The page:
Greening the Economy

The opening plenary session of the European Business summit (EBS 2008) workshop will feature speakers as diverse as the European Commissioner for Environment, the Director General of the WWF and the President of Microsoft International.

This post sets out the scope of this EBS 2008 plenary (see EBS ‘08 programme). Everyone interested in the topic, whether they’re coming to EBS 2008 or not, is welcome to use this blog to comment or submit their own ideas – see About this blog.

A. Several global trends that will shape the future

  • Increasing global population, and an ageing Europe.
  • Accelerating demand for energy worldwide.
  • Energy price increases causing inflationary pressure.
  • Climate change imposing low carbon constraints.
  • Large R&D and capital investments required at a time of regulatory uncertainty.

B. Innovation, Energy and Environment on the European political agenda.

  • In 2000 the EU stimulated a shift towards sustainable development, with the pro-growth Lisbon strategy aiming to make Europe “the most dynamic and competitive knowledge-based economy in the world capable of sustainable economic growth with more and better jobs and greater social cohesion, and respect for the environment by 2010”.
  • Between 2000 and 2006 EU Directives have been ratified for
    (i) the promotion of renewable energy production for electricity provision (96/61/EC)
    (ii) improved energy performance of buildings (2002/91/EC),
    (iii) use of biofuels and renewable fuels for transport,
    (iv) common rules for the liberalized electricity market (2003/54/EC) and
    (v) gas market (2003/55/EC),
    (vi) the European (GHG) Emissions Trading Scheme (2003/87/EC),
    (vii) promotion of cogeneration (2004/8/EC),
    (viii) eco-design of energy using products (2005/32/EC) and
    (ix) energy end-use efficiency and service actions (2006/32/EC).
  • In 2006 the Expert Group on R&D and Innovation led by Mr. Esko Aho highlighted the importance of the creation of innovative products and services, providing sufficient resources for R&D and innovation; and improving structural mobility and adaptability.
  • Berlin 2007, the EU outlined the need for a Strategic Energy Technology Plan (SET-PLAN) to accelerate development and deployment of cost-effective low carbon technologies and complement policies and measures to achieve 20% reduced GHG emissions, 20% renewable energy sources (RES) by 2020 compared to 1990; through carbon pricing and the ETS; energy taxation, the competitive Internal Energy Market (IEM); and international energy policy.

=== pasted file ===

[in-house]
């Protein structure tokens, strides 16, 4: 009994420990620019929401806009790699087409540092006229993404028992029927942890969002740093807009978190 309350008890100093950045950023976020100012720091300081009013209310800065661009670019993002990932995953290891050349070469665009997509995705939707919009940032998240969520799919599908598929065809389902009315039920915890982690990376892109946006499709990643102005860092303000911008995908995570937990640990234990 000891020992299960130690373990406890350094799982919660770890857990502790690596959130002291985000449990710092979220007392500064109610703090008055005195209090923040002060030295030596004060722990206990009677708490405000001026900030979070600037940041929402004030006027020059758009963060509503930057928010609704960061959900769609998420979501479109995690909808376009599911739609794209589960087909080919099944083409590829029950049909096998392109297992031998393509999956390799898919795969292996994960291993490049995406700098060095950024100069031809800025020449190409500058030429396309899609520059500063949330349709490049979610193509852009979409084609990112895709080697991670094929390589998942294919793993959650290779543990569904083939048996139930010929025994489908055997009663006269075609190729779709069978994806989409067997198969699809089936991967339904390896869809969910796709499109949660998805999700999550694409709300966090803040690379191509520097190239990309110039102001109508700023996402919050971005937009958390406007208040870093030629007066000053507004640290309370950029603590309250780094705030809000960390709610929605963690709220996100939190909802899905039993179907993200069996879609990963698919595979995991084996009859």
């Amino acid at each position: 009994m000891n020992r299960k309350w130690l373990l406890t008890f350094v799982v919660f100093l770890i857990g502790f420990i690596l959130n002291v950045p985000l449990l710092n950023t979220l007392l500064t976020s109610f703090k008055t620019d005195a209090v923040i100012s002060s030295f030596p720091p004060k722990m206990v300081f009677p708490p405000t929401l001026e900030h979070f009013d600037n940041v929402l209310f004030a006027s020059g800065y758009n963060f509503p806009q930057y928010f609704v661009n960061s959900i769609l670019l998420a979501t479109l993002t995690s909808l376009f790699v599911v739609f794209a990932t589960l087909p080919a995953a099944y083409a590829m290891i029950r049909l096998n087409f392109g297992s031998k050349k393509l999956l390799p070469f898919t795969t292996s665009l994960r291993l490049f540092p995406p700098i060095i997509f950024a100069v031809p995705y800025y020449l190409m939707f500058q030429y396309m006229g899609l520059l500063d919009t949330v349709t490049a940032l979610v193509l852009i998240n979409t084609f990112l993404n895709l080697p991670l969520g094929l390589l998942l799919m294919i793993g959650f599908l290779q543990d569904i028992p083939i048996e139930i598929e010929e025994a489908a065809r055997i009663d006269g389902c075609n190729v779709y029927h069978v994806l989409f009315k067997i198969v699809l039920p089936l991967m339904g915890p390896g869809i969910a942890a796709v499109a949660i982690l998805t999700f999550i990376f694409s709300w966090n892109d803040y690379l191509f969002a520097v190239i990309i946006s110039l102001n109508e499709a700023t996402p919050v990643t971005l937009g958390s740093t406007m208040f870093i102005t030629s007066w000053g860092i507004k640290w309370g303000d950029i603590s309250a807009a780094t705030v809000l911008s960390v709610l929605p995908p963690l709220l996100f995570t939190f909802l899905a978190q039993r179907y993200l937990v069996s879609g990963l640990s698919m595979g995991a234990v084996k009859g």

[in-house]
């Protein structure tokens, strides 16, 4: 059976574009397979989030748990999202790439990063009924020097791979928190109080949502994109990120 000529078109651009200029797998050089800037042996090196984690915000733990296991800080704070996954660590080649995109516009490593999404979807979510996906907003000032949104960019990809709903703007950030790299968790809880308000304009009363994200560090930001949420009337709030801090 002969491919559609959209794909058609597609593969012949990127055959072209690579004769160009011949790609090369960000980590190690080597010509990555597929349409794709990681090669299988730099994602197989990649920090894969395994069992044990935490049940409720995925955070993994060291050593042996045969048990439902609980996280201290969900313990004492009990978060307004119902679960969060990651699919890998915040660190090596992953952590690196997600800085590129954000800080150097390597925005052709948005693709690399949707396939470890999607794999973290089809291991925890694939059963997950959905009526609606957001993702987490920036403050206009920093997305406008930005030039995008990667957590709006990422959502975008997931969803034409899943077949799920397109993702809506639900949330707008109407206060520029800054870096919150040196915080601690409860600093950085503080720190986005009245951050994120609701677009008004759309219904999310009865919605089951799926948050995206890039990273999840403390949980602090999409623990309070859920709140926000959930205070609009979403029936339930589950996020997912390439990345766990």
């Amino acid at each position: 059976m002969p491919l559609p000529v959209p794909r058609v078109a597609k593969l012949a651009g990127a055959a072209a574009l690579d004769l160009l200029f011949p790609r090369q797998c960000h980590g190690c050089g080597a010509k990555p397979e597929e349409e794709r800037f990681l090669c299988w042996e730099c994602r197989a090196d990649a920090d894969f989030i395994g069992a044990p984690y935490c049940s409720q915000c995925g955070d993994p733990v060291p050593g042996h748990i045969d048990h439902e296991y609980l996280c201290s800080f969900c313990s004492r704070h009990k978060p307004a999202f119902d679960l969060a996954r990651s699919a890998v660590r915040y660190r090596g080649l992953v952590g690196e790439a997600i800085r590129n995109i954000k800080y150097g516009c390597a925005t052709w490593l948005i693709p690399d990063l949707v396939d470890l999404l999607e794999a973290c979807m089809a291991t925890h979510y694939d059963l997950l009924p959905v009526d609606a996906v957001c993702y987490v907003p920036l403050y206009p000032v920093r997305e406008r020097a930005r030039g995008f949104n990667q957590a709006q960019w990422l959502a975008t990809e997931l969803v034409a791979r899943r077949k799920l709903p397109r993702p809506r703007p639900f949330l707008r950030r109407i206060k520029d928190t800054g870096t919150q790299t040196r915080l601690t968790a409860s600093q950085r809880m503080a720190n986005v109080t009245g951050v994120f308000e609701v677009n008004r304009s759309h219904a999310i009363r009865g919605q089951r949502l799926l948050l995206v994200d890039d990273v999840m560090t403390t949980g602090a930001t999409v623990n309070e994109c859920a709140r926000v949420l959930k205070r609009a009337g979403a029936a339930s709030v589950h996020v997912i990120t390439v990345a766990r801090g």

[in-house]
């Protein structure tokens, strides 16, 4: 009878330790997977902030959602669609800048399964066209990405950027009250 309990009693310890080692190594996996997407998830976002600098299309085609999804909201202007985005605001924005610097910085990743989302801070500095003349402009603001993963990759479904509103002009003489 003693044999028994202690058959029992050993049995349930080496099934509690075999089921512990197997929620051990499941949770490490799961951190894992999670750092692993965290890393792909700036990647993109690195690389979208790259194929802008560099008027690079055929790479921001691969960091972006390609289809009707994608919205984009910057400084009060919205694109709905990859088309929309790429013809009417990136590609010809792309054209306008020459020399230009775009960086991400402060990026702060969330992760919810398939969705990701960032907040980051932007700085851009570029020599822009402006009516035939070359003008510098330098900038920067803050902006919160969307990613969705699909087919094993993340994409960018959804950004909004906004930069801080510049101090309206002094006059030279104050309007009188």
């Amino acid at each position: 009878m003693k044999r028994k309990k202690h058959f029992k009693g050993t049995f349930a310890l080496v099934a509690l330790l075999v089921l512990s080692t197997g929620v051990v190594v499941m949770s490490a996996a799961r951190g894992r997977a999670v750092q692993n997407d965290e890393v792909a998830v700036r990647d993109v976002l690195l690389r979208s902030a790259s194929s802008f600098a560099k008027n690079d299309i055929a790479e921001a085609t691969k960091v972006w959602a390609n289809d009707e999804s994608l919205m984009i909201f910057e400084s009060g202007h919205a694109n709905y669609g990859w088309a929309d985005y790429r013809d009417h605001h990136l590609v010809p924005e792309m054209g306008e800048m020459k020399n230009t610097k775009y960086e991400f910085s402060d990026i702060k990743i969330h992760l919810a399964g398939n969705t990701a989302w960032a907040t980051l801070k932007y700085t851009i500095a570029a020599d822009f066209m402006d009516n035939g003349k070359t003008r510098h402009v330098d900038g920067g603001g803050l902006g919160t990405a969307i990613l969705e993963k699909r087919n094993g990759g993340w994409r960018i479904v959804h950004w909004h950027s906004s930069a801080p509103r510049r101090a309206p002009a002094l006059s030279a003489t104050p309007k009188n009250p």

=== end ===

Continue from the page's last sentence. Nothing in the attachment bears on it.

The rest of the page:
• Recognizing the lack of measures of eco-innovation in Europe, in 2007 the Commission funds the Measuring Eco-Innovation (MEI) Research Project to define and develop indicators and statistics on eco-innovation to provide a rationale for future policy initiatives.

C. Challenges

  • To foster and adopt near-term, cost-effective, profitable “win-win” technologies (such as cogeneration) and business models (such as energy service companies) leading to increased energy efficiency and reduced GHG emissions.
  • To create a stable and consistent European sustainable innovation system (SIS) and policy framework that supports the development of promising technologies from invention through to full maturity.
  • To define and implement the correct mix of harmonized market based instruments, regulations, and networked communities (of business, knowledge and regulatory networks.), creating demand for more efficient products and services.
  • To ensure supplies of public and private finance and talent to invest in R&D, test and disseminate new technologies and business models for eco-restructuring at an unprecedented scale.
  • To create and enhance strong minimum best practice standards; support networks to facilitate transfer of best practice; lobby to develop a level playing field through global harmonization of dynamically improving standards and regulations.

D. Possible questions for the thematic session

  • How can “free markets” generate useful business models, products and services? If so at what point do profit incentives lead us in the wrong direction?
  • Which there policy initiatives that could fix the conflict of incentives? Should business actively support e.g. a carbon tax or cap and trade system?
  • How is the failure to move to foster and adopt truly innovative new technologies due to technical risk? To what extent is institutional inertia responsible? To what extent is regulation (e.g. utility regulations) actually responsible for maintaining the status quo?
  • Can R&D investment in existing technologies, such as nuclear power, or in new ‘back-stop’ technologies such as carbon capture provide the same potential for knowledge spin-offs as investment in truly innovative technologies? Moreover will this type of investment ‘crowd out’ and diminish efforts to promote eco-innovation?
  • To what extent can a knowledge based service economy decouple itself from energy and material requirements?

F. Further Reading

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